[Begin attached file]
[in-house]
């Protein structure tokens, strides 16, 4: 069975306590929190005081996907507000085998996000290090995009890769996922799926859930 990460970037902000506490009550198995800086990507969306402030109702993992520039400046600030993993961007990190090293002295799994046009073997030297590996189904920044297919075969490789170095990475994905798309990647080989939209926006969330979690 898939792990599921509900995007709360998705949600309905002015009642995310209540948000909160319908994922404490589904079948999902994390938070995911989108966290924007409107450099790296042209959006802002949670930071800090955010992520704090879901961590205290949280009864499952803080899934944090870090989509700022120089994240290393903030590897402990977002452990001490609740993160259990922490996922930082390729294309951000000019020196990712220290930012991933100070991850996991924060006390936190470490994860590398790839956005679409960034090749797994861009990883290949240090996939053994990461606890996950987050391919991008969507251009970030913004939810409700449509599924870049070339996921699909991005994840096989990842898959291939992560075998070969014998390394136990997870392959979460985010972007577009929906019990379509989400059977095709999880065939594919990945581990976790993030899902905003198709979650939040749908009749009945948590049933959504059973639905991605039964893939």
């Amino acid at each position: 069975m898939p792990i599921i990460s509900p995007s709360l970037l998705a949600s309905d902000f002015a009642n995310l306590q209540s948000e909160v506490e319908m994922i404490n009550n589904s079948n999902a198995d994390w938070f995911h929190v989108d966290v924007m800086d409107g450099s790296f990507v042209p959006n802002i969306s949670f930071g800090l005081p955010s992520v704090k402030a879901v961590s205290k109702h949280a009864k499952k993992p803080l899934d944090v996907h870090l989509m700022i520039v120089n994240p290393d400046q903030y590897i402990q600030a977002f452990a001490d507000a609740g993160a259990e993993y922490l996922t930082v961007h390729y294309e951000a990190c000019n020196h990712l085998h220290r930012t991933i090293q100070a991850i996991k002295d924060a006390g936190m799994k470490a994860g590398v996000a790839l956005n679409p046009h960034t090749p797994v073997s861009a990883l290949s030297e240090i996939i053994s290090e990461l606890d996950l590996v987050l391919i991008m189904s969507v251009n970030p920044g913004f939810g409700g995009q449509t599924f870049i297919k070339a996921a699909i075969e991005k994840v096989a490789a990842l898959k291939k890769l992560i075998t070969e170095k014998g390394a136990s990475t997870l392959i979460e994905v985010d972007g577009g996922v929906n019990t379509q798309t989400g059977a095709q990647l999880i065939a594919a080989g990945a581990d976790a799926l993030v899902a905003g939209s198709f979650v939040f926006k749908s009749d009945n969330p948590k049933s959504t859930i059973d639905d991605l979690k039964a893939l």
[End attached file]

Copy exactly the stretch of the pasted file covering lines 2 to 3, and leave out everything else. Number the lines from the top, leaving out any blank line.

């Protein structure tokens, strides 16, 4: 069975306590929190005081996907507000085998996000290090995009890769996922799926859930 990460970037902000506490009550198995800086990507969306402030109702993992520039400046600030993993961007990190090293002295799994046009073997030297590996189904920044297919075969490789170095990475994905798309990647080989939209926006969330979690 898939792990599921509900995007709360998705949600309905002015009642995310209540948000909160319908994922404490589904079948999902994390938070995911989108966290924007409107450099790296042209959006802002949670930071800090955010992520704090879901961590205290949280009864499952803080899934944090870090989509700022120089994240290393903030590897402990977002452990001490609740993160259990922490996922930082390729294309951000000019020196990712220290930012991933100070991850996991924060006390936190470490994860590398790839956005679409960034090749797994861009990883290949240090996939053994990461606890996950987050391919991008969507251009970030913004939810409700449509599924870049070339996921699909991005994840096989990842898959291939992560075998070969014998390394136990997870392959979460985010972007577009929906019990379509989400059977095709999880065939594919990945581990976790993030899902905003198709979650939040749908009749009945948590049933959504059973639905991605039964893939």
């Amino acid at each position: 069975m898939p792990i599921i990460s509900p995007s709360l970037l998705a949600s309905d902000f002015a009642n995310l306590q209540s948000e909160v506490e319908m994922i404490n009550n589904s079948n999902a198995d994390w938070f995911h929190v989108d966290v924007m800086d409107g450099s790296f990507v042209p959006n802002i969306s949670f930071g800090l005081p955010s992520v704090k402030a879901v961590s205290k109702h949280a009864k499952k993992p803080l899934d944090v996907h870090l989509m700022i520039v120089n994240p290393d400046q903030y590897i402990q600030a977002f452990a001490d507000a609740g993160a259990e993993y922490l996922t930082v961007h390729y294309e951000a990190c000019n020196h990712l085998h220290r930012t991933i090293q100070a991850i996991k002295d924060a006390g936190m799994k470490a994860g590398v996000a790839l956005n679409p046009h960034t090749p797994v073997s861009a990883l290949s030297e240090i996939i053994s290090e990461l606890d996950l590996v987050l391919i991008m189904s969507v251009n970030p920044g913004f939810g409700g995009q449509t599924f870049i297919k070339a996921a699909i075969e991005k994840v096989a490789a990842l898959k291939k890769l992560i075998t070969e170095k014998g390394a136990s990475t997870l392959i979460e994905v985010d972007g577009g996922v929906n019990t379509q798309t989400g059977a095709q990647l999880i065939a594919a080989g990945a581990d976790a799926l993030v899902a905003g939209s198709f979650v939040f926006k749908s009749d009945n969330p948590k049933s959504t859930i059973d639905d991605l979690k039964a893939l």